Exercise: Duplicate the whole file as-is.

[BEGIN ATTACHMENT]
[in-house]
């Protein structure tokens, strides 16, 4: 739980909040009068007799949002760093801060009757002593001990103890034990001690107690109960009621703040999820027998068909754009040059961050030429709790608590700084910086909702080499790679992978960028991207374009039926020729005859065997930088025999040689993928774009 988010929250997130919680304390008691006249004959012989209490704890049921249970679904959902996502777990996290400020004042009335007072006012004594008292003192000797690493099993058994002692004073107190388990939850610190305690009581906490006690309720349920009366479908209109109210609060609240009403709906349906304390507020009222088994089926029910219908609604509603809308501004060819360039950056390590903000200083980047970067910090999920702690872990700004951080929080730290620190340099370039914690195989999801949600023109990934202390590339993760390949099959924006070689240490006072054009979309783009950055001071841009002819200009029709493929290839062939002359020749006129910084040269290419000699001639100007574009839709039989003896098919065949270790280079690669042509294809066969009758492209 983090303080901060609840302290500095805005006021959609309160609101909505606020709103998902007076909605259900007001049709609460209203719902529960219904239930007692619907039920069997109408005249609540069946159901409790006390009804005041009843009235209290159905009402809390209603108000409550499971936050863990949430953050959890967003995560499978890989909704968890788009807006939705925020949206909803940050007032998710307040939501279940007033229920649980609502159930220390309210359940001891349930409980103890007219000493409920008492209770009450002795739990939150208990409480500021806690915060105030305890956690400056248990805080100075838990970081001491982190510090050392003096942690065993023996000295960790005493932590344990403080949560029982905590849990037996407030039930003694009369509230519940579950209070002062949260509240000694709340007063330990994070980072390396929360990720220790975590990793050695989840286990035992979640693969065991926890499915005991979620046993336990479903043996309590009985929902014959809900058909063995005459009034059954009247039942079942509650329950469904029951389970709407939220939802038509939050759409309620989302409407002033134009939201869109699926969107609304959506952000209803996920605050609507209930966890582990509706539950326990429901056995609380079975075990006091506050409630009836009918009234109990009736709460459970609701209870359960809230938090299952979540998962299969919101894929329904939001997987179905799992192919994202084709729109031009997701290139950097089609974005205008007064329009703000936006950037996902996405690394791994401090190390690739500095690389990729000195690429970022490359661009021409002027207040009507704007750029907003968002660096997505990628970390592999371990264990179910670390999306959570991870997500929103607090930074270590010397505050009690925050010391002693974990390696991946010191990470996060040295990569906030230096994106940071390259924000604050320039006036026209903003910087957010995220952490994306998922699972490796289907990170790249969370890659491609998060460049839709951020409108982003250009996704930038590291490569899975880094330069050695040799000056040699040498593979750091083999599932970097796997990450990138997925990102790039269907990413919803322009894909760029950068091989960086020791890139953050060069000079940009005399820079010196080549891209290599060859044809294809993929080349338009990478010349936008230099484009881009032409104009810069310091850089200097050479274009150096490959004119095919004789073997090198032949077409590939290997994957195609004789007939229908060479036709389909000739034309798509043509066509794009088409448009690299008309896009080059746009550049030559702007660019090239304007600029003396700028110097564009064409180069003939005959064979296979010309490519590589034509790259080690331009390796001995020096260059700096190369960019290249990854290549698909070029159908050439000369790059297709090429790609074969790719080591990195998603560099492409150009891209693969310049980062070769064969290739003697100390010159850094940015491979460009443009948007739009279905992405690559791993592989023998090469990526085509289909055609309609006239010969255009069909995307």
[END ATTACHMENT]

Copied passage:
[in-house]
């Protein structure tokens, strides 16, 4: 739980909040009068007799949002760093801060009757002593001990103890034990001690107690109960009621703040999820027998068909754009040059961050030429709790608590700084910086909702080499790679992978960028991207374009039926020729005859065997930088025999040689993928774009 988010929250997130919680304390008691006249004959012989209490704890049921249970679904959902996502777990996290400020004042009335007072006012004594008292003192000797690493099993058994002692004073107190388990939850610190305690009581906490006690309720349920009366479908209109109210609060609240009403709906349906304390507020009222088994089926029910219908609604509603809308501004060819360039950056390590903000200083980047970067910090999920702690872990700004951080929080730290620190340099370039914690195989999801949600023109990934202390590339993760390949099959924006070689240490006072054009979309783009950055001071841009002819200009029709493929290839062939002359020749006129910084040269290419000699001639100007574009839709039989003896098919065949270790280079690669042509294809066969009758492209 983090303080901060609840302290500095805005006021959609309160609101909505606020709103998902007076909605259900007001049709609460209203719902529960219904239930007692619907039920069997109408005249609540069946159901409790006390009804005041009843009235209290159905009402809390209603108000409550499971936050863990949430953050959890967003995560499978890989909704968890788009807006939705925020949206909803940050007032998710307040939501279940007033229920649980609502159930220390309210359940001891349930409980103890007219000493409920008492209770009450002795739990939150208990409480500021806690915060105030305890956690400056248990805080100075838990970081001491982190510090050392003096942690065993023996000295960790005493932590344990403080949560029982905590849990037996407030039930003694009369509230519940579950209070002062949260509240000694709340007063330990994070980072390396929360990720220790975590990793050695989840286990035992979640693969065991926890499915005991979620046993336990479903043996309590009985929902014959809900058909063995005459009034059954009247039942079942509650329950469904029951389970709407939220939802038509939050759409309620989302409407002033134009939201869109699926969107609304959506952000209803996920605050609507209930966890582990509706539950326990429901056995609380079975075990006091506050409630009836009918009234109990009736709460459970609701209870359960809230938090299952979540998962299969919101894929329904939001997987179905799992192919994202084709729109031009997701290139950097089609974005205008007064329009703000936006950037996902996405690394791994401090190390690739500095690389990729000195690429970022490359661009021409002027207040009507704007750029907003968002660096997505990628970390592999371990264990179910670390999306959570991870997500929103607090930074270590010397505050009690925050010391002693974990390696991946010191990470996060040295990569906030230096994106940071390259924000604050320039006036026209903003910087957010995220952490994306998922699972490796289907990170790249969370890659491609998060460049839709951020409108982003250009996704930038590291490569899975880094330069050695040799000056040699040498593979750091083999599932970097796997990450990138997925990102790039269907990413919803322009894909760029950068091989960086020791890139953050060069000079940009005399820079010196080549891209290599060859044809294809993929080349338009990478010349936008230099484009881009032409104009810069310091850089200097050479274009150096490959004119095919004789073997090198032949077409590939290997994957195609004789007939229908060479036709389909000739034309798509043509066509794009088409448009690299008309896009080059746009550049030559702007660019090239304007600029003396700028110097564009064409180069003939005959064979296979010309490519590589034509790259080690331009390796001995020096260059700096190369960019290249990854290549698909070029159908050439000369790059297709090429790609074969790719080591990195998603560099492409150009891209693969310049980062070769064969290739003697100390010159850094940015491979460009443009948007739009279905992405690559791993592989023998090469990526085509289909055609309609006239010969255009069909995307």